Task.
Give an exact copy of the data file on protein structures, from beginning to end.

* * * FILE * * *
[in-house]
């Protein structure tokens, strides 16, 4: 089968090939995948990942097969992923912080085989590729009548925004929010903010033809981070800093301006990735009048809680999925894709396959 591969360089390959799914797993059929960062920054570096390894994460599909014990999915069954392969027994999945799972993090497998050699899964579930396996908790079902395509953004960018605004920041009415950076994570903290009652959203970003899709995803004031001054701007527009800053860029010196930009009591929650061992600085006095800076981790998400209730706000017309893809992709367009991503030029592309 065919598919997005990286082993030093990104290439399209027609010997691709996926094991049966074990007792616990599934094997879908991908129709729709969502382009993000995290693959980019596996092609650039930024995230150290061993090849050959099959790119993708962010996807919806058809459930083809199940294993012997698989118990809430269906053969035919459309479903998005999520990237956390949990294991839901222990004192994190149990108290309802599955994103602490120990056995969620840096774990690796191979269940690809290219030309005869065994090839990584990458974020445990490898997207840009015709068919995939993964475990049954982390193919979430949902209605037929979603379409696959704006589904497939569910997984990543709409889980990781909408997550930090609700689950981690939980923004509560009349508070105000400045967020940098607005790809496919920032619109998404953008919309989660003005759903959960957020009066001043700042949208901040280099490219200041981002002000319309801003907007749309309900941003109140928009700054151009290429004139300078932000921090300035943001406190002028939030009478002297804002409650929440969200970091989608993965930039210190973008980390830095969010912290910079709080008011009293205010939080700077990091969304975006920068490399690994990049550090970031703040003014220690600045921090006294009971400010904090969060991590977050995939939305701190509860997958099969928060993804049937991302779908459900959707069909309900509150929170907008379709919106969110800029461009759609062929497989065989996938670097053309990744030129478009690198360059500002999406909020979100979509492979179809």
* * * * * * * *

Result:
[in-house]
């Protein structure tokens, strides 16, 4: 089968090939995948990942097969992923912080085989590729009548925004929010903010033809981070800093301006990735009048809680999925894709396959 591969360089390959799914797993059929960062920054570096390894994460599909014990999915069954392969027994999945799972993090497998050699899964579930396996908790079902395509953004960018605004920041009415950076994570903290009652959203970003899709995803004031001054701007527009800053860029010196930009009591929650061992600085006095800076981790998400209730706000017309893809992709367009991503030029592309 065919598919997005990286082993030093990104290439399209027609010997691709996926094991049966074990007792616990599934094997879908991908129709729709969502382009993000995290693959980019596996092609650039930024995230150290061993090849050959099959790119993708962010996807919806058809459930083809199940294993012997698989118990809430269906053969035919459309479903998005999520990237956390949990294991839901222990004192994190149990108290309802599955994103602490120990056995969620840096774990690796191979269940690809290219030309005869065994090839990584990458974020445990490898997207840009015709068919995939993964475990049954982390193919979430949902209605037929979603379409696959704006589904497939569910997984990543709409889980990781909408997550930090609700689950981690939980923004509560009349508070105000400045967020940098607005790809496919920032619109998404953008919309989660003005759903959960957020009066001043700042949208901040280099490219200041981002002000319309801003907007749309309900941003109140928009700054151009290429004139300078932000921090300035943001406190002028939030009478002297804002409650929440969200970091989608993965930039210190973008980390830095969010912290910079709080008011009293205010939080700077990091969304975006920068490399690994990049550090970031703040003014220690600045921090006294009971400010904090969060991590977050995939939305701190509860997958099969928060993804049937991302779908459900959707069909309900509150929170907008379709919106969110800029461009759609062929497989065989996938670097053309990744030129478009690198360059500002999406909020979100979509492979179809």